Ford will be rolling out a significant update of one of its existing SUVs in the near future, but before it takes such a major step the company this week is using a series of Ford focus groups to elicit feedback from one of one of its most critical customer bases : Denver metro-area drivers.
Because of tricky mountain driving conditions, particularly in the winter, and high altitudes that dictate peak engine performance, Ford finds Denver drivers who venture up into the mountains on a regular basis have a very good handle on what makes for a high-quality SUV design.
For instance, when Ford was redesigning Explorer for the 2011 model year, the company in 2009 chose Denver as one of only two markets to conduct focus groups and get input on how Coloradans drive their SUVs and what they look for in a sports utility vehicle.
Ford was back in Denver this week, first holding a rally with its Colorado sales force and then conducting focus groups with potential buyers of its redesigned SUV (officials could not discuss details for proprietary reasons).
“The focus groups are to help inform our communications strategy for our next launch of an SUV that we’ve got coming out in about a year,” said Craig Patterson, Ford Utility Marketing Manager. “It’s really getting beyond features and product-type research and getting at the emotions of the buyers and why they want to be in an SUV and why they choose the SUVs that they do.”
Traction and handling in winter weather are obviously two huge factors dictating SUV purchases in the Denver area and throughout Colorado. All-wheel drive or four-wheel drive vehicles account for 72 percent of the vehicles sold in Colorado compared to 38 percent nationwide.
Colorado is 10th in the nation in volume for all-wheel and four-wheel drive sales, which is a very high number given the state’s relatively low population compared to states like New York and California.
Still, traction and handling in snow and on rough terrain aren’t the only factors compelling Colorado drivers to purchase SUVs, according to Patterson, who was heading up the 2-hour focus groups of six to eight people this week.
“We all think that we’re really rational buyers like Spock and nothing but logical and we go through a check list and make the best rational choice,” Patterson said.” But that’s just not the case.
“Usually, when you get down to the basics of it, there’s some emotional need that they’re trying to fulfill with that purchase and we’re trying to uncover those. It really helps us with what we want the product to evoke and then how we want to communicate with those folks as well.”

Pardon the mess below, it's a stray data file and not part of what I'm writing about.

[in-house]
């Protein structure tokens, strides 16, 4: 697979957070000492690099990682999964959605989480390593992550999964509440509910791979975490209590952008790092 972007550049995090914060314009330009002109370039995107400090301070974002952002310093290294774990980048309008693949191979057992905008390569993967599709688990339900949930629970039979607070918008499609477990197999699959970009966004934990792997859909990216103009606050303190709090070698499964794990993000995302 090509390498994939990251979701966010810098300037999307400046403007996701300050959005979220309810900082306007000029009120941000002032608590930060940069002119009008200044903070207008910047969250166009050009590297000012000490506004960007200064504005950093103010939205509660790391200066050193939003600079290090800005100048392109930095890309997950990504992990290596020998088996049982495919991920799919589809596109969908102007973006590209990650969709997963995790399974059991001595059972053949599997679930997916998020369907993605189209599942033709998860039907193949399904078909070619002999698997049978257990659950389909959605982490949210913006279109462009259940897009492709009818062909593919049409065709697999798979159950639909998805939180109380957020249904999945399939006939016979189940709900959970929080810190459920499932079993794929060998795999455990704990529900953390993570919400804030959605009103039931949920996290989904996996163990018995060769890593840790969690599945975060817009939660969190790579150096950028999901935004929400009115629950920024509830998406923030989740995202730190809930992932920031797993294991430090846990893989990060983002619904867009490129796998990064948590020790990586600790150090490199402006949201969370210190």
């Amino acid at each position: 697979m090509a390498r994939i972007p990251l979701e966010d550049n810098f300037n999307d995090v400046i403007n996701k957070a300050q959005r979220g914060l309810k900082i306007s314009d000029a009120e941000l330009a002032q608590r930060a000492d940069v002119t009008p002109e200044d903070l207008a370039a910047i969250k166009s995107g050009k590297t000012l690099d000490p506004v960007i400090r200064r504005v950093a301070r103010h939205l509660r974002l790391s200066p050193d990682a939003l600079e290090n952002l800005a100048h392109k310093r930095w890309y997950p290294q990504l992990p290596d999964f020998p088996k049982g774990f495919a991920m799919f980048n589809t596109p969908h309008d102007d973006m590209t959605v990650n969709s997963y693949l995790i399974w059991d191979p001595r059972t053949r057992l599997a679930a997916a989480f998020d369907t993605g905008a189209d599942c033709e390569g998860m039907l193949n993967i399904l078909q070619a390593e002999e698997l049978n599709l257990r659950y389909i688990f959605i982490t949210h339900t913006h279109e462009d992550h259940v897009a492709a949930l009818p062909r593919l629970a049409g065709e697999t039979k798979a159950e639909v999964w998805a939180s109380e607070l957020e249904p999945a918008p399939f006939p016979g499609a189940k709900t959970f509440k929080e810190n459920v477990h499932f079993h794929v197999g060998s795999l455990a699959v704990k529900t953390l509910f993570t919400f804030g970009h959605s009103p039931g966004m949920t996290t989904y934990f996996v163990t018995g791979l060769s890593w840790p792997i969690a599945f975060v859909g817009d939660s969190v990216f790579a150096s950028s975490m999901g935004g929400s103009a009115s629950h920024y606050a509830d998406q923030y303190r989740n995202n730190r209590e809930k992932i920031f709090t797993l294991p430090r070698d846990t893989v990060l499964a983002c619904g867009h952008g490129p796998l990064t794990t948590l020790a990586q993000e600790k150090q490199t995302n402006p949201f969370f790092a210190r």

For example, Patterson, who also helped conduct the Explorer focus groups in 2009, said the company assumed back then that most people were driven by gas mileage concerns at a time when gas prices were going through the roof and SUV sales were dropping precipitously.
At its peak in 2000, Ford was selling 400,000 Explorers a year, but by 2010 the company was only selling 10 percent of that number, or about 40,000 a year. All the rage at the time was the crossover – a sort of car-SUV hybrid built on a car platform.
But the 2009 focus groups discovered that customers in Colorado really still wanted an SUV look, higher clearance and “real” four-wheel drive, meaning a traction-control system they could engage with a switch on the dash rather than full-time all-wheel drive.
“The big takeaway from that focus group was customers don’t care whether it’s on a car or a truck platform,” Patterson said. “All they care about is they want it to look like an SUV. There was a sense of adventure that was promised by an SUV that they wanted to tap into, that they wanted to be a part of their life.”
Two people are selected from each focus group to do a home visit from Ford’s marketing team to see how they live their lives, how they drive their cars and how they recreate and use their vehicles for work and play. The more intensive interview subjects receive a stipend and have their sessions videotaped for broader use.
Patterson said there’s a segment of the market that wants an SUV for hauling kids and gear but will not drive a minivan for image reasons, especially women. Men tend to be resigned to the utility of a minivan if they’ve reached a certain stage of life and need one for family reasons.
But men, even family men, still do like their SUVs, and they want them for a variety of reasons – many of them associated with outdoor experiences. For instance, 45 to 50 percent order a tow package for their SUV – to haul snowmobiles, boats or ATVs — and less than 15 percent actually use it. However, there seems to be some satisfaction in knowing they can tow something if they need to.